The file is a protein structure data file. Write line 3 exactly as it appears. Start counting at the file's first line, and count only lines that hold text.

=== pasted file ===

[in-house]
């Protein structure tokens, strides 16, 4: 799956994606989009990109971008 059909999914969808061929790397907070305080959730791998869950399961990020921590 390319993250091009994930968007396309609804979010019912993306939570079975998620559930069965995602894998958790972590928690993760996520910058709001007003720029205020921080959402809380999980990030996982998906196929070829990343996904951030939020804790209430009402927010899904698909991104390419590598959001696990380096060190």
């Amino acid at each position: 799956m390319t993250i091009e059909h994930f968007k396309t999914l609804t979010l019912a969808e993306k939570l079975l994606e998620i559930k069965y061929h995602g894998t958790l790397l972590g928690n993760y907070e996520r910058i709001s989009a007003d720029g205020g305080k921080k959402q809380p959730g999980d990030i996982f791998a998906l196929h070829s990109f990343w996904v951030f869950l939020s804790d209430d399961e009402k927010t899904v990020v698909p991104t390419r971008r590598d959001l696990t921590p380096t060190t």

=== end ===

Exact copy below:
């Amino acid at each position: 799956m390319t993250i091009e059909h994930f968007k396309t999914l609804t979010l019912a969808e993306k939570l079975l994606e998620i559930k069965y061929h995602g894998t958790l790397l972590g928690n993760y907070e996520r910058i709001s989009a007003d720029g205020g305080k921080k959402q809380p959730g999980d990030i996982f791998a998906l196929h070829s990109f990343w996904v951030f869950l939020s804790d209430d399961e009402k927010t899904v990020v698909p991104t390419r971008r590598d959001l696990t921590p380096t060190t």